The Biden Administration’s recent cyber security Executive Order is a turning point for federal agencies. It gives clear guidance toward ensuring that government data and systems are protected.
The Order arrives at a time when there is a groundswell of interest in Zero Trust. It has been building since February when the National Security Agency issued guidance toward Zero Trust adoption. The Cybersecurity and Infrastructure Security Agency also recently released a maturity model to help agencies track their progress.
Meanwhile, the Department of Defense (DoD) has announced that it will release its strategy for a Zero Trust Architecture (ZTA) later this year. The DoD has also released a strategic document that presents its scope, vision, and goals for ZTA.
It’s clear that now is the time for federal agencies—and even state and local institutions—to act. The zero-day attacks on SolarWinds and Colonial Pipeline, both uncovered by FireEye Mandiant, demonstrate the high price and devastating impact of cyber attacks.
The Mission of the Executive Order
The cyber security Executive Order aims to modernize U.S. government security defenses. It seeks to:
- Remove barriers to threat information sharing between government and the private sector
- Modernize and implement stronger cyber security standards in the federal government
- Improve software supply chain security
- Establish a cyber security safety review board
- Create a standard playbook for responding to cyber incidents
- Improve detection of cyber security incidents on federal government networks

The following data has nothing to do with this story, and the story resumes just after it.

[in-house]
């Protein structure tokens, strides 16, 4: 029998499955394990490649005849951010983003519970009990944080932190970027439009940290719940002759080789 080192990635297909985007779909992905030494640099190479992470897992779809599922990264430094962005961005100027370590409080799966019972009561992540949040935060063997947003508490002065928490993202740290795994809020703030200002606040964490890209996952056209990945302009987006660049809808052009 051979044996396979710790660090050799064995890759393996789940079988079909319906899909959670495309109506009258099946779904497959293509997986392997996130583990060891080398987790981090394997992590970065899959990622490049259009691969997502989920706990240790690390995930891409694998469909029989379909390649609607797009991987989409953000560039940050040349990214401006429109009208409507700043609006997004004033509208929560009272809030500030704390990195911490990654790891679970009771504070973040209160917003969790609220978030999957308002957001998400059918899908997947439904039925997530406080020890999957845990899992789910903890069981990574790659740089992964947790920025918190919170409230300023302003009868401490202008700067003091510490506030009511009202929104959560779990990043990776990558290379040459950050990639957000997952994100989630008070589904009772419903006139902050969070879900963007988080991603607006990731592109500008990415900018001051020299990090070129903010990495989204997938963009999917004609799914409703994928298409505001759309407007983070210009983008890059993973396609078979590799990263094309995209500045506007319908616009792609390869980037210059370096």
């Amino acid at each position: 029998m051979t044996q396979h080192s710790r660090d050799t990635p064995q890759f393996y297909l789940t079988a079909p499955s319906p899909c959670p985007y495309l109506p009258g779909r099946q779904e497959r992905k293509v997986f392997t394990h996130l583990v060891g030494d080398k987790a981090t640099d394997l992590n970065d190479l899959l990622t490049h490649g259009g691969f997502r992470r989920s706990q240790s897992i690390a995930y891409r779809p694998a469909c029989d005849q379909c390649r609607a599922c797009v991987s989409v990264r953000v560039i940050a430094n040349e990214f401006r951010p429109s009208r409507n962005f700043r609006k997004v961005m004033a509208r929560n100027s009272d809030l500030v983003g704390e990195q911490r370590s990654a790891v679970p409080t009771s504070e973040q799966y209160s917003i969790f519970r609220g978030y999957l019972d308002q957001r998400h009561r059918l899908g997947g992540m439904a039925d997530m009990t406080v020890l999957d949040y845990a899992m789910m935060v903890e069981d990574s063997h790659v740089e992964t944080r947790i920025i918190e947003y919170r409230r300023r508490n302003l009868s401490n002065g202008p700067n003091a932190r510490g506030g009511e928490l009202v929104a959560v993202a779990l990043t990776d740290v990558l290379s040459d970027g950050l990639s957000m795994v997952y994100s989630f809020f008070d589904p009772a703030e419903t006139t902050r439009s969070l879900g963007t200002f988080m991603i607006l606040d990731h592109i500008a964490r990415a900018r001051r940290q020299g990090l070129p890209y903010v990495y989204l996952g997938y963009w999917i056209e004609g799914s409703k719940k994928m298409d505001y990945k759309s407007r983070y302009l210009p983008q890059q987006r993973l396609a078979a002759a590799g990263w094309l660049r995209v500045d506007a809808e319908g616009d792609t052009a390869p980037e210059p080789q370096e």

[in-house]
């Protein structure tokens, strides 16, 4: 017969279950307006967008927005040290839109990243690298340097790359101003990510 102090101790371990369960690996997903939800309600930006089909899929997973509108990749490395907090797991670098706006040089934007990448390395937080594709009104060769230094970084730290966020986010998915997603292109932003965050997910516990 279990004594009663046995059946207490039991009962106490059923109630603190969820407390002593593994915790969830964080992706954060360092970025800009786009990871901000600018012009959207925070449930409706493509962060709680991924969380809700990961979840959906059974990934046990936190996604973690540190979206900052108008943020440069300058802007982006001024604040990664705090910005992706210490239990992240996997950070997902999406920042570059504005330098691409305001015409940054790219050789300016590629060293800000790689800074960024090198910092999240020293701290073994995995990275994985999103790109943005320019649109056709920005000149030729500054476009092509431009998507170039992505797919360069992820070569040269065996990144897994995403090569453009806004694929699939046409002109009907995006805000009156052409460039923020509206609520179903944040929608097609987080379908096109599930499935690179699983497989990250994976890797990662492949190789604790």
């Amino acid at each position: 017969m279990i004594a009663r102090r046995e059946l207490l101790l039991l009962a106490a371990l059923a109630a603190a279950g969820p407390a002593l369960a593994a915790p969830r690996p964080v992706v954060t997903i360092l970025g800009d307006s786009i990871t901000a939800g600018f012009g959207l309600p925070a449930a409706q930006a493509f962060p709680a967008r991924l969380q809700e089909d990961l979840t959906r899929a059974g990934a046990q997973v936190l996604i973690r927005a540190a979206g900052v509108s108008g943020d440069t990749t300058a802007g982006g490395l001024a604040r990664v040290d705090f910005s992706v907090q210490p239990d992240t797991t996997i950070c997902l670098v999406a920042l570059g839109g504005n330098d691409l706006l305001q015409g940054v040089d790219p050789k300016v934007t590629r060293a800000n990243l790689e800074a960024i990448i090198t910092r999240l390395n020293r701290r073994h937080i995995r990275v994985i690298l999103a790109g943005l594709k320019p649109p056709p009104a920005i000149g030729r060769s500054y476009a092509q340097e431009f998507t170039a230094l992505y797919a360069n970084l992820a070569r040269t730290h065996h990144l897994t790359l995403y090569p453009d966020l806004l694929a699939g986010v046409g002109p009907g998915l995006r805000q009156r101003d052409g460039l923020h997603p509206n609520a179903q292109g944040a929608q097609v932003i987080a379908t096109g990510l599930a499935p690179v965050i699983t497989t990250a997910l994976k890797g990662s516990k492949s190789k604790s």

- Improve investigative and remediation capabilities
All of these points can be addressed by establishing a ZTA. According to the National Cybersecurity Center of Excellence (NCCoE) and the National Institute of Standards and Technology (NIST), a ZTA "treats all users as potential threats and prevents access to data and resources until the users can be properly authenticated and their access authorized. In essence, a zero trust architecture allows a user full access but only to the bare minimum they need to perform their job. If a device is compromised, zero trust can ensure that the damage is contained."
Three Steps Toward a Well-Designed ZTA
There are multiple steps toward implementing a ZTA—from the implementation of multi-factor authentication all the way to network microsegmentation and automated threat detection.
FireEye Mandiant recognizes that government institutions are at all different stages of maturity with Zero Trust. Also, we understand that implementation can seem overwhelming, especially if an organization—like most in the public sector—are facing IT security skills shortages.
We recommend asking the following questions:
- What security practices and solutions does your organization already have in place? Pause and take stock. There is no need to reinvent the wheel.
- Can you leverage any cyber security solutions that you’ve already implemented to meet the EO requirements? If so, these investments will most likely also fit into your ZTA roadmap.
- Among the private-sector vendors with whom your agency has relationships, do they have the knowledge and government expertise to help you on your ZTA journey? Many providers offer Zero Trust-related solutions; however, they may not be aware of unique compliance and security requirements for government agencies.
Next, dig deeper into ZTA and all its considerations by downloading our white paper, Zero Trust for Federal Government: A Guide to Achieving Improved Cybersecurity.
FireEye Mandiant is at the forefront of the Zero Trust conversation, and we’re ready to help your organization on the journey to better cyber security.